Fact or Fiction?

A look at conspiracy theories, “official truths”, political spin, propaganda, tall tales, urban legends, magic, and illusion, all as they relate to the Art of the Prank. When truth intersects with a personal agenda, established facts are challenged, or human gullibility is preyed upon for ulterior motives, we hope that skepticism, logic, reason, and facts have a balancing effect.

Blog Posts

Spectacle TV Without the Spectacle…

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Filed under: Fraud and Deception, Media Literacy, Publicity Stunts

Olympian Michael Phelps unsurprisingly lost his Sunday race against a simulated great white shark.


“Twitter users blast Michael Phelps for not racing a real shark”
by Chris Perez
New York Post
July 24, 2017

Can you blame him?

Social media users were tearing Michael Phelps to shreds for his “race” against a Great White shark on Sunday night — calling it a “scam” — after he chose to swim side-by-side with a simulation, instead of the real thing.

“Don’t say Phelps is racing a shark if you’re not going to put him against an actual shark,”
tweeted Breyanna Davis, who was one of countless viewers to get confused over the way the televised swimming competition went down.

“So you mean to tell me Michael Phelps didn’t even race a real shark? It was just a simulation. I’m mad. More like Shark WEAK!” said Frank Costa.

User @M_Frosti added, “smh Michael Phelps isn’t actually racing a shark. He’s just racing a simulation of a shark. Biggest scam of 2017.” Read more.

Portofess: The Church Must Go Where the Sinners Are!

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Filed under: Art Pranks, Creative Activism, Culture Jamming and Reality Hacking, The Big One, The History of Pranks, The Prank as Art

The Story of the ‘Portofess,’ the Prank Confessional Booth at the 1992 Democratic Convention
by Sarah Laskow
Atlas Obscura
July 14, 2017

Artist Joey Skaggs fooled everyone and pedaled off.

Father Anthony Joseph (aka Joey Skaggs) pedals his Portofess to the 1992 Democratic National Convention, courtesy Joey Skaggs Archive

At 1992’s Democratic National Convention, a Dominican priest showed up on a tricycle. Attached to the back was a confessional booth, with a sign that read “Portofess.” The priest said he biked to New York, where the convention was held, all the way from California. The church, according to the priest, needed to take a “more aggressive stance and go where the sinners are.” He was ready to take confession from any politician who wanted or needed it.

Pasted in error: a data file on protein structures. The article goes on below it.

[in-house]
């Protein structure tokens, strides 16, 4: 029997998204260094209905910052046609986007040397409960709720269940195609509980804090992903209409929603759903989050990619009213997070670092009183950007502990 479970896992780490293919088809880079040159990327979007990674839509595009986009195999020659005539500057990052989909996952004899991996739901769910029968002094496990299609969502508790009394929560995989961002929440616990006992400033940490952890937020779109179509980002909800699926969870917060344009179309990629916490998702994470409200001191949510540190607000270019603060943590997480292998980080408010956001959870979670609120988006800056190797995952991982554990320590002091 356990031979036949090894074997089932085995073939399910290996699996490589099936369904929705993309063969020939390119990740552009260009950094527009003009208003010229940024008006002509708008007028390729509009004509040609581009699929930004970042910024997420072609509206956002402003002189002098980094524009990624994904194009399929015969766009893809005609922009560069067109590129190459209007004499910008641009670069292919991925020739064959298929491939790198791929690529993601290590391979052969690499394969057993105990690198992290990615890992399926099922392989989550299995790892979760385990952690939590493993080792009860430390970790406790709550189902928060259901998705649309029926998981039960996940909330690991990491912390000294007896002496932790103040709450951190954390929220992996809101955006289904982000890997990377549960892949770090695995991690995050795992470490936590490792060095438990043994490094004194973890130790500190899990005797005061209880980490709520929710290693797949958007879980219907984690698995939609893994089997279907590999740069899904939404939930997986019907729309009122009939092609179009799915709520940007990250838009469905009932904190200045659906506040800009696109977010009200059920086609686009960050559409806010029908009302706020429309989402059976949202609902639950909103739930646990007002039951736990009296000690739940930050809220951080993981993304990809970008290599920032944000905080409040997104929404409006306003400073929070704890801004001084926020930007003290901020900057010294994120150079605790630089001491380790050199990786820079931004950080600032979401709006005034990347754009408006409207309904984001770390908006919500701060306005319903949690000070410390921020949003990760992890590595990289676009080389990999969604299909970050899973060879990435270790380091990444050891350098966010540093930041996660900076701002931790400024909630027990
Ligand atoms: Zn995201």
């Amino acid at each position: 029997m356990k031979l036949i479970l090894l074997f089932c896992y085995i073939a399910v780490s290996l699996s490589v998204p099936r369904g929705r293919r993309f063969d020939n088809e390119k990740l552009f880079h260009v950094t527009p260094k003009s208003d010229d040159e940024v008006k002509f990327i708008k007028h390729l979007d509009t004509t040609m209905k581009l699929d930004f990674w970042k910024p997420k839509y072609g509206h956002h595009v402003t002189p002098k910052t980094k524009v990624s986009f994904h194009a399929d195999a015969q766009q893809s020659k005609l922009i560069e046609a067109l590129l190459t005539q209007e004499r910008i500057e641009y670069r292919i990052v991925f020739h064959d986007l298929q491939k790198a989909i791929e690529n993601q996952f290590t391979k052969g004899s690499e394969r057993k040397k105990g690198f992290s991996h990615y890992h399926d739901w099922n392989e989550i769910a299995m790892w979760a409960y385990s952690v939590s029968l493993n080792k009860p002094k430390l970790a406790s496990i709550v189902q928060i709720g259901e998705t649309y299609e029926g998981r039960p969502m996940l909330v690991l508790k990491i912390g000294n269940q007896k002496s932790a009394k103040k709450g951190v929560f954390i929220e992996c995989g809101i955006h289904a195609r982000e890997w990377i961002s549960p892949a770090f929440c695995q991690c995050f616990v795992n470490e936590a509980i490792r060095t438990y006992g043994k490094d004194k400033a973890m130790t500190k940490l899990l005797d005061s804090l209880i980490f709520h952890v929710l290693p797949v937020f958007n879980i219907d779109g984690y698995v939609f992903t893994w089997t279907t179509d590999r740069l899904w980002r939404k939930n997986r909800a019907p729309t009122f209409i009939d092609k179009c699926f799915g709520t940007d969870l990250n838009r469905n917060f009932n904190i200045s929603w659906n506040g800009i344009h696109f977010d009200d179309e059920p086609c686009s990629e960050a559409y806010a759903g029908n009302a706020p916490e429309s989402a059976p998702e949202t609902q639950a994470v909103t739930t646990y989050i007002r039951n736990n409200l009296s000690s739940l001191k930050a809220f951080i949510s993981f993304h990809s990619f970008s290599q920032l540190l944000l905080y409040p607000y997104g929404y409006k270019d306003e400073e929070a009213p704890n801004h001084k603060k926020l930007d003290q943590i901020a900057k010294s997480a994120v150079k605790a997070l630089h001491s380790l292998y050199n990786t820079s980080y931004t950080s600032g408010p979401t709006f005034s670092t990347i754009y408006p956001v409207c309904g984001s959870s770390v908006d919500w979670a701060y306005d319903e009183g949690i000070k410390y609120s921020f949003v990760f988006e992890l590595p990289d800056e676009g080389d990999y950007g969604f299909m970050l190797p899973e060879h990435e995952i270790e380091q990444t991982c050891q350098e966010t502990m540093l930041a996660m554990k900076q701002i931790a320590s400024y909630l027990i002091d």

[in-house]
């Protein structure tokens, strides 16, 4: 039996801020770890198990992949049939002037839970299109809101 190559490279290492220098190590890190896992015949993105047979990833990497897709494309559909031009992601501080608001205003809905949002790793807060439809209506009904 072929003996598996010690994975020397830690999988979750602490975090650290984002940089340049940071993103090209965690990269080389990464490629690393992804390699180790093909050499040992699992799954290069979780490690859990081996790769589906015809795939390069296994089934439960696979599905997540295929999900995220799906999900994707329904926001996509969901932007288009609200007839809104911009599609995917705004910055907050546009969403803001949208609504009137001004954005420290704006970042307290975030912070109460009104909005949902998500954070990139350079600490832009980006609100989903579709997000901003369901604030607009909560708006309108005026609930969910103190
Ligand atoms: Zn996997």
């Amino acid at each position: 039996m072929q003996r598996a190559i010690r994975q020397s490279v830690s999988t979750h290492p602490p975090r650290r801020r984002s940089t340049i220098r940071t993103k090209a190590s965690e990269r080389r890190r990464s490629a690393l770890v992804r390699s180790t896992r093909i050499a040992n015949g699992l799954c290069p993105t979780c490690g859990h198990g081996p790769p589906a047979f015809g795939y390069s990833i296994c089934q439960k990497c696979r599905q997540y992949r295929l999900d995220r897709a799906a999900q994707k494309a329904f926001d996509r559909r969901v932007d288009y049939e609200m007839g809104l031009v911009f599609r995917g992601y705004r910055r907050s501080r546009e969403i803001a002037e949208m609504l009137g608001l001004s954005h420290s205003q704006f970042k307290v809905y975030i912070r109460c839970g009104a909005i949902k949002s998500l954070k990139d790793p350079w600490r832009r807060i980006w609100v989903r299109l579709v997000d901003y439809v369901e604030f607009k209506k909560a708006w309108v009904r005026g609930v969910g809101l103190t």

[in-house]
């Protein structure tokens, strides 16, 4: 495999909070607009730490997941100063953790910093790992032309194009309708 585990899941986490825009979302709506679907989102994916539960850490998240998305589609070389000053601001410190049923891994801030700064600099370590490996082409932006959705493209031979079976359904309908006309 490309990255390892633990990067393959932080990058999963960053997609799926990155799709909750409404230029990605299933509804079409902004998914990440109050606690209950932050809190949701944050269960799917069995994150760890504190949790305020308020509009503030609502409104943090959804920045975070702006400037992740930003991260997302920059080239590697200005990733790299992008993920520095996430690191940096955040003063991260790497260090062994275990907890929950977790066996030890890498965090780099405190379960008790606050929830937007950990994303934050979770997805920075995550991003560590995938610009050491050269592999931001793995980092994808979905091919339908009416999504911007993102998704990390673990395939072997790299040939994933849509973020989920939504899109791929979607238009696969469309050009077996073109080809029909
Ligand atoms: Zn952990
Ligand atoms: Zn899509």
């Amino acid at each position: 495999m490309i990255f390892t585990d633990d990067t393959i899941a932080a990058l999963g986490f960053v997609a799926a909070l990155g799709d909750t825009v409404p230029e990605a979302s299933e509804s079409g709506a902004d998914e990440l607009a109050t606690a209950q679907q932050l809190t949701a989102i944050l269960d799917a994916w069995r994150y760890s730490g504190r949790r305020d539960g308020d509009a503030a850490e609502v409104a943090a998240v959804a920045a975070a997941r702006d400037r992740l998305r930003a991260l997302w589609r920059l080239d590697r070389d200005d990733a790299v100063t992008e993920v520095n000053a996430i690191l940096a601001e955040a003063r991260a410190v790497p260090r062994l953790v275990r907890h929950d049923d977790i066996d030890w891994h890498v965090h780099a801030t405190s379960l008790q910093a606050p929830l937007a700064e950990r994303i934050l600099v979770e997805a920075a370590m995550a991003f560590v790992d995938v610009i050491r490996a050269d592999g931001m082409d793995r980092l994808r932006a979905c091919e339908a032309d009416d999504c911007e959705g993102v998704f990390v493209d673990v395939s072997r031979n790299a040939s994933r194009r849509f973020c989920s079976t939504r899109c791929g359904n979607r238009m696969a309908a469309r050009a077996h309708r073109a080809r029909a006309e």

The Portofess made papers all over the country. But soon enough Reuters revealed that the Archdiocese in California had never heard of this priest, who called himself Father Anthony Joseph or, sometimes, Father William. All other efforts to find him after the convention failed, as well, because he wasn’t a priest at all, but a character conceived by artist and activist Joey Skaggs, who has perfected the art of pranking the media.

Skaggs’s works include “Fish Condos” for upwardly mobile guppies, “Santa’s Missile Tow,” which featured Santa and his elves bringing a missile to the United Nations, and many other sculptures and performances. He talked to Atlas Obscura about what it took to create the Portofess and what reactions he got from the police, protestors, and the public. Read the full interview here.


Stand-up Comedians Regroup Against Trump’s Shade

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Filed under: Media Literacy, Parody, Political Challenges, Satire, Truth that's Stranger than Fiction

Satire has always been our front line of defense against the insanity of our so-called leaders. But with Trump’s alternative reality reaching such exalted new heights, comedians need new strategies.

As we approach the first summer of the Trump presidency, comics are realizing their job isn’t figuring out the perfect way to skewer President Trump—their job is to find the humor that pushes us past him, his acrimony, and his chaos. If that’s even possible.


Funny, How? Inside Stand-Up Comedy’s Donald Trump Problem
by Burt Helm
GQ
June 2, 2017

The absurd usually makes for great comedic fodder. But when the source of that ridiculousness is the man tasked with, you know, running the United States…is it still funny? Everyone from Jerrod Carmichael to Michael Che to Lena Dunham is trying to figure that out.

On a Monday night in January, people looking to escape the gloom and chaos of Donald Trump’s first two weeks in office gathered at Brooklyn’s Knitting Factory for Michael Che’s Secret Show. Tickets to the special comedy event, which benefitted Planned Parenthood, went on sale five days after the inauguration and four days after the Women’s March became one of the largest-scale protests in American history (also, three days after the birth of “alternative facts,” two days after the President pushed false voter fraud rumors, and one day after the first reports of his impending refugee ban). The show sold out in under an hour. As soon as Cipha Sounds, a New York City-based DJ and comedian, took the stage and started spinning, heads in the crowd were bobbing, expectant smiles on their faces. “Out of the five fingers on your hand, which one do you feel represents your feelings toward Donald Trump?” asked Cipha, cranking the volume on CeeLo’s “Fuck You.”